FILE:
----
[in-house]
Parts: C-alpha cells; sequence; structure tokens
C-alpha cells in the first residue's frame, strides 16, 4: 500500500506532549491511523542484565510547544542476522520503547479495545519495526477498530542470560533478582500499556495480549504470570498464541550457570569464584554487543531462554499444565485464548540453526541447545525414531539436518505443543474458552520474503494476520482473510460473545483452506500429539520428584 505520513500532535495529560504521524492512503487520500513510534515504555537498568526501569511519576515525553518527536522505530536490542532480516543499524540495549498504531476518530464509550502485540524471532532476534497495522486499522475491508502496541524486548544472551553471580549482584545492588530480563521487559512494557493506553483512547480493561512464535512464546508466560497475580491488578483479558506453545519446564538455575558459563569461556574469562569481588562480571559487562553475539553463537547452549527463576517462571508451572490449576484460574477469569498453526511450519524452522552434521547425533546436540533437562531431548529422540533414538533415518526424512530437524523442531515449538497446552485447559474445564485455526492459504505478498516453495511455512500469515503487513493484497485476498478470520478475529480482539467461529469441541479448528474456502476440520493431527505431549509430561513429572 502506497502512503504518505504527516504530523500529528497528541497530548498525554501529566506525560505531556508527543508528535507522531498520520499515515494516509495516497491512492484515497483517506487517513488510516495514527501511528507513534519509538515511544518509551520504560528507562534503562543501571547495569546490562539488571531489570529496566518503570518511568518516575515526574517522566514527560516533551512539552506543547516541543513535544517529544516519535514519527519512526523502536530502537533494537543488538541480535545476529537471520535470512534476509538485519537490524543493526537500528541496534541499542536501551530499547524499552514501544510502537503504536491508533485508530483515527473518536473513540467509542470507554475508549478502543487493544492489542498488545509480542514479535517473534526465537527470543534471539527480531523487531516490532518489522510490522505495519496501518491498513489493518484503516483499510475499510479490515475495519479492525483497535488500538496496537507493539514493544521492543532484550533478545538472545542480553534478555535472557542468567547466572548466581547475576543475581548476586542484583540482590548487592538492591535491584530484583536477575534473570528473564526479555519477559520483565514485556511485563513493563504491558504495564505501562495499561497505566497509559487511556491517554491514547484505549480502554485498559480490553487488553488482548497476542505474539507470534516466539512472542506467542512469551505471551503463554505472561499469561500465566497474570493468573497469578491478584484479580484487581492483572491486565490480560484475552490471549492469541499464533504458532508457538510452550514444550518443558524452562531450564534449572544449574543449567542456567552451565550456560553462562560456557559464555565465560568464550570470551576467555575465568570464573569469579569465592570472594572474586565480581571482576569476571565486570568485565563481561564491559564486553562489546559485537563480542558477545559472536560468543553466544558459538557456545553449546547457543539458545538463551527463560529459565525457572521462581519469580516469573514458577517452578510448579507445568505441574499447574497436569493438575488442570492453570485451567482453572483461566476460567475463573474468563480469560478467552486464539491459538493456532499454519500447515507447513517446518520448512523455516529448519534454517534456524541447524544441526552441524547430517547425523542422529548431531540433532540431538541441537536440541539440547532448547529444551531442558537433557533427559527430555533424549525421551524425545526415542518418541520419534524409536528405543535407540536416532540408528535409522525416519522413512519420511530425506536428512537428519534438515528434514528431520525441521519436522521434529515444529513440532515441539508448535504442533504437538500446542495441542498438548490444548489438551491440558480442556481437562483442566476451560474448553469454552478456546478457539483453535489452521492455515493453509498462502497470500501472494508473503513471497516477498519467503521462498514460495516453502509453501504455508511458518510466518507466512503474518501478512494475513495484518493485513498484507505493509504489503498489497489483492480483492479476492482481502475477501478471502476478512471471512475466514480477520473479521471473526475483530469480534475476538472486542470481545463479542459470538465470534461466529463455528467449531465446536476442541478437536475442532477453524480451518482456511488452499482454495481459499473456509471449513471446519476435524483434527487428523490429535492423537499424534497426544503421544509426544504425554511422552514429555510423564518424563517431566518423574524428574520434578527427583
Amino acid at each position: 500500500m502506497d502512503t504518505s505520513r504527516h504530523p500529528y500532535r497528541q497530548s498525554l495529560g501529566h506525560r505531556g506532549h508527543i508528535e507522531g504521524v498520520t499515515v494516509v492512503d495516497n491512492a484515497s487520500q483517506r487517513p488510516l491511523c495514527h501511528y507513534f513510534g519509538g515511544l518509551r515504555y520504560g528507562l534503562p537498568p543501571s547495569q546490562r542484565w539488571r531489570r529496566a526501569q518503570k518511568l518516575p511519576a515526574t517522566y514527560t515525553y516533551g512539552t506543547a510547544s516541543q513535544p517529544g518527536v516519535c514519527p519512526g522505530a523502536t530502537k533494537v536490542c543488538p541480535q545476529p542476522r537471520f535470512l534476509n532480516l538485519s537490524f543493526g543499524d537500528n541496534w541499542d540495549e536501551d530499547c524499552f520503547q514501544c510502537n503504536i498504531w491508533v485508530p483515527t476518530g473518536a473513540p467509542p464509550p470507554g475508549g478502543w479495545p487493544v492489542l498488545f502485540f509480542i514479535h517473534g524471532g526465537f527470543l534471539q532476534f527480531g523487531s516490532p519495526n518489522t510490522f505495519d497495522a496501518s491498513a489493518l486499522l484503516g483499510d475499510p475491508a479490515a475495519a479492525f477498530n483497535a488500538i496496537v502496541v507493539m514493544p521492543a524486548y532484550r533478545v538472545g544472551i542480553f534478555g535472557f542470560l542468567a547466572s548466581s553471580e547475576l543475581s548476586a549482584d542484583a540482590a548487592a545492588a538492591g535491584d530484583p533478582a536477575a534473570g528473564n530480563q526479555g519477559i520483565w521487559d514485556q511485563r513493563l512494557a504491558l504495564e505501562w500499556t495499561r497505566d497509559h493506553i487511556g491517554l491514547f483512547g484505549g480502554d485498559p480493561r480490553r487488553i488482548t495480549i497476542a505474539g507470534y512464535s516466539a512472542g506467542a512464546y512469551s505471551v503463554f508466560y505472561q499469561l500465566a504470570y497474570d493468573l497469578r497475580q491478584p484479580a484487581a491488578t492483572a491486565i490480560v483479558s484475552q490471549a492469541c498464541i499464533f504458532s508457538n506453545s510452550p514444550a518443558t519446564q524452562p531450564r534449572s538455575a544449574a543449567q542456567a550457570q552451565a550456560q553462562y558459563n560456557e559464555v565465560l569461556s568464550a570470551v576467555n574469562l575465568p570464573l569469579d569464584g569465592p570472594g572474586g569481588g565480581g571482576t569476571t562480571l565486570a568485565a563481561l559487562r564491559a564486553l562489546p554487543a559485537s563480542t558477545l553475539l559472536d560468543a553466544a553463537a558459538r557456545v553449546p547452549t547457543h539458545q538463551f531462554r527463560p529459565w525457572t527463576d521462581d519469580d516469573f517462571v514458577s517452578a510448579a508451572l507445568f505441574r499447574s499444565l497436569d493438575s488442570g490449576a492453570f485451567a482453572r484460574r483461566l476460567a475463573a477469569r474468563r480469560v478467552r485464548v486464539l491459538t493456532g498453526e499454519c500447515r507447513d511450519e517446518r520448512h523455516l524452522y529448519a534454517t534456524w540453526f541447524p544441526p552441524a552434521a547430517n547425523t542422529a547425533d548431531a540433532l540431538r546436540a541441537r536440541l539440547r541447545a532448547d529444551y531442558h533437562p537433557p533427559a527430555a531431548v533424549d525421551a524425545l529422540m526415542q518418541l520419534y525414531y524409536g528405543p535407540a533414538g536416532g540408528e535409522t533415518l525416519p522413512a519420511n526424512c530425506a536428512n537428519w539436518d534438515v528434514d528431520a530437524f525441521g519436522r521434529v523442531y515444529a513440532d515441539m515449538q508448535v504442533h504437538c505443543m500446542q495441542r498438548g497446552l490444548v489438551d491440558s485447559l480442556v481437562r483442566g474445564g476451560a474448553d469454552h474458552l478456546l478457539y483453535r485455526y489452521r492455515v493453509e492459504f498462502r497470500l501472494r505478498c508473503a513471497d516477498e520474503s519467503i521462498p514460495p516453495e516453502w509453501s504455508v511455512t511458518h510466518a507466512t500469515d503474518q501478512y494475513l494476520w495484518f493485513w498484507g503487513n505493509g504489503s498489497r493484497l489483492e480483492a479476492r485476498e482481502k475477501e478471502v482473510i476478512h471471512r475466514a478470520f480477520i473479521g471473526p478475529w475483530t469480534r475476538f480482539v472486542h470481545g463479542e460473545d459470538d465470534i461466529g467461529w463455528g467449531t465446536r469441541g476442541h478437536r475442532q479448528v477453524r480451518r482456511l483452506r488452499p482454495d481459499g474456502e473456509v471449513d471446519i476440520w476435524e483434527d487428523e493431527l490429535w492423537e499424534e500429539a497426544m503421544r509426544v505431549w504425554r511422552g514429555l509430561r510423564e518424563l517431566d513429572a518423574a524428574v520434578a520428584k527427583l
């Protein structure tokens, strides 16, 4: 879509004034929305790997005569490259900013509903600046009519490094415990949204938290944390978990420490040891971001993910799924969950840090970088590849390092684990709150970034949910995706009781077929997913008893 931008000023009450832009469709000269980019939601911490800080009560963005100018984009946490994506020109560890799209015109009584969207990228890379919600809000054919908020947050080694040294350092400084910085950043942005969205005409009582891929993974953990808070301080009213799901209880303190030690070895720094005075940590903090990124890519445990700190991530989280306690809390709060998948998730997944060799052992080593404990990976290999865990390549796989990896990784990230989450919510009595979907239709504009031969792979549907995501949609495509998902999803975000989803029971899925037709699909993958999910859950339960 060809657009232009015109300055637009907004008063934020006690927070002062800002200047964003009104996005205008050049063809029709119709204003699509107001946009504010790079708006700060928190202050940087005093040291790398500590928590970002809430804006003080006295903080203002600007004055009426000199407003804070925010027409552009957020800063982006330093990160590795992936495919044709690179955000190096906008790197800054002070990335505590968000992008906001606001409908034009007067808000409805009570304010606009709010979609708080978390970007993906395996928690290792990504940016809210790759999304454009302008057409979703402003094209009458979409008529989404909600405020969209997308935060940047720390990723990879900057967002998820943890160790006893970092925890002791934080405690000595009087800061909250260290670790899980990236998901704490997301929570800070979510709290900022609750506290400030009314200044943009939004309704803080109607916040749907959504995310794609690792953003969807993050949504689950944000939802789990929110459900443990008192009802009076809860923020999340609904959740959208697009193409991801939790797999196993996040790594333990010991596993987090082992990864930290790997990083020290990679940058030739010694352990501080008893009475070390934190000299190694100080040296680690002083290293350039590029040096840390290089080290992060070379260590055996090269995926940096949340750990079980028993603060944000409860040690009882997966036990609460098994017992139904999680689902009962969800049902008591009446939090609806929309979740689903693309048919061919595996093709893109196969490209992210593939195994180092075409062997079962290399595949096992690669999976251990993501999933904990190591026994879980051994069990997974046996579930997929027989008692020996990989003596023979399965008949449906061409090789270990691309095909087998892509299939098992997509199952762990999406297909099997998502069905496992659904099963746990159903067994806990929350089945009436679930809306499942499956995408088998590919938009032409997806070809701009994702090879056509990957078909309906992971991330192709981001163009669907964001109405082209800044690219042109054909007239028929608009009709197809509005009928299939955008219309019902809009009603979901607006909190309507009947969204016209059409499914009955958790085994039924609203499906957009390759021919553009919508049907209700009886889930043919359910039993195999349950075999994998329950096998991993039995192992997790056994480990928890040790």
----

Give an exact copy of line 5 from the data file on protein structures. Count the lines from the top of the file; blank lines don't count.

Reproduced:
């Protein structure tokens, strides 16, 4: 879509004034929305790997005569490259900013509903600046009519490094415990949204938290944390978990420490040891971001993910799924969950840090970088590849390092684990709150970034949910995706009781077929997913008893 931008000023009450832009469709000269980019939601911490800080009560963005100018984009946490994506020109560890799209015109009584969207990228890379919600809000054919908020947050080694040294350092400084910085950043942005969205005409009582891929993974953990808070301080009213799901209880303190030690070895720094005075940590903090990124890519445990700190991530989280306690809390709060998948998730997944060799052992080593404990990976290999865990390549796989990896990784990230989450919510009595979907239709504009031969792979549907995501949609495509998902999803975000989803029971899925037709699909993958999910859950339960 060809657009232009015109300055637009907004008063934020006690927070002062800002200047964003009104996005205008050049063809029709119709204003699509107001946009504010790079708006700060928190202050940087005093040291790398500590928590970002809430804006003080006295903080203002600007004055009426000199407003804070925010027409552009957020800063982006330093990160590795992936495919044709690179955000190096906008790197800054002070990335505590968000992008906001606001409908034009007067808000409805009570304010606009709010979609708080978390970007993906395996928690290792990504940016809210790759999304454009302008057409979703402003094209009458979409008529989404909600405020969209997308935060940047720390990723990879900057967002998820943890160790006893970092925890002791934080405690000595009087800061909250260290670790899980990236998901704490997301929570800070979510709290900022609750506290400030009314200044943009939004309704803080109607916040749907959504995310794609690792953003969807993050949504689950944000939802789990929110459900443990008192009802009076809860923020999340609904959740959208697009193409991801939790797999196993996040790594333990010991596993987090082992990864930290790997990083020290990679940058030739010694352990501080008893009475070390934190000299190694100080040296680690002083290293350039590029040096840390290089080290992060070379260590055996090269995926940096949340750990079980028993603060944000409860040690009882997966036990609460098994017992139904999680689902009962969800049902008591009446939090609806929309979740689903693309048919061919595996093709893109196969490209992210593939195994180092075409062997079962290399595949096992690669999976251990993501999933904990190591026994879980051994069990997974046996579930997929027989008692020996990989003596023979399965008949449906061409090789270990691309095909087998892509299939098992997509199952762990999406297909099997998502069905496992659904099963746990159903067994806990929350089945009436679930809306499942499956995408088998590919938009032409997806070809701009994702090879056509990957078909309906992971991330192709981001163009669907964001109405082209800044690219042109054909007239028929608009009709197809509005009928299939955008219309019902809009009603979901607006909190309507009947969204016209059409499914009955958790085994039924609203499906957009390759021919553009919508049907209700009886889930043919359910039993195999349950075999994998329950096998991993039995192992997790056994480990928890040790």